My first couple of SSB workouts were on a fasted state, but I had pasta or potatoes the night before those workouts, maybe my body doesn’t store a lot in the way of carbs or maybe I burn through the stores super fast?

In any case, I’m happy to have found a couple sources of nutrition that are greatly benefiting me on the bike.

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Training is variable. Nutrition (especially for training) is HIGHLY variable.
It requires research, testing, evaluation, and adjustment to suit each person’s own needs.

Sounds like you are trying and learning what is need for you and your training.

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My understanding on this is that pretty much all sweet spot work and above is highly glycolytic.

A quick google search pulled up a chart which quoted 65% HRmax as an average fatmax peak. Your actual fatmax will vary based on the training you do, and you’re unique physiology, but regardless that roughly matches what I expected to see. For me, that’d put fatmax squarely in the middle of zone 2 endurance work, which again, roughly matches what I’d expect.

You’ll still burn some fat up until around your max aerobic power. But as you move past fatmax, it decreases as intensity rises. This is basically due to it not burning fast enough, so our body naturally shifts more of its fuel to faster burning carbs.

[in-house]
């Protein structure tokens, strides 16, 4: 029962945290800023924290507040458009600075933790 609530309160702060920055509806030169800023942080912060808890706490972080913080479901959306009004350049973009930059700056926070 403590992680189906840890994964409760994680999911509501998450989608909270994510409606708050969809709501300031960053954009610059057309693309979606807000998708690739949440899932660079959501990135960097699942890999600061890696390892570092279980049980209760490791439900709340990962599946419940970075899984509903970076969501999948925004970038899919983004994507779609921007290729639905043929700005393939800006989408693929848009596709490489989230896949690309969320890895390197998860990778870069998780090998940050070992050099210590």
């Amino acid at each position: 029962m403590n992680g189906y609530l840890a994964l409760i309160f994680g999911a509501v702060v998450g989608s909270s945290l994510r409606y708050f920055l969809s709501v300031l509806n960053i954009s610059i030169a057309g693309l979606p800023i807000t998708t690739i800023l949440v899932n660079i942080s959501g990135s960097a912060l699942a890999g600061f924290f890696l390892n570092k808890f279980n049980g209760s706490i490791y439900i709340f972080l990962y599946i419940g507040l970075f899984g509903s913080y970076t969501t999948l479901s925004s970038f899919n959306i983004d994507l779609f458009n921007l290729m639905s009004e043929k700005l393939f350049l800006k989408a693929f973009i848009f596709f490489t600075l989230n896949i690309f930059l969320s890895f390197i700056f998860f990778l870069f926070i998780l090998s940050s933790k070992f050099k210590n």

I think you’re on the right track though. Fueling makes a huge difference for me, especially on anything that’s a bit challenging to complete. Even if I’m not literally running through all of my glycogen, simply not being low makes a big difference in RPE.

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For what it’s worth I consumed a lot of carbs while doing SSBHV 1 & 2 this year. Partly because I wanted to train my system to be able to handle lots of on bike nutrition for some marathon events later this year. Also I feel it helped the RPE and made me feel better during the long intervals. Weight loss was not at all a priority for me.

I eventually got up to consuming 750-800cal during a 2 hour SS workout. Dates, gels, chews, sports drink, waffles, fig newtons, payday and snickers bars were all fair game.

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For most people, it is. “Fat adapted” athletes might find it less glycolytic, but those who are truly fat adapted are few and far between.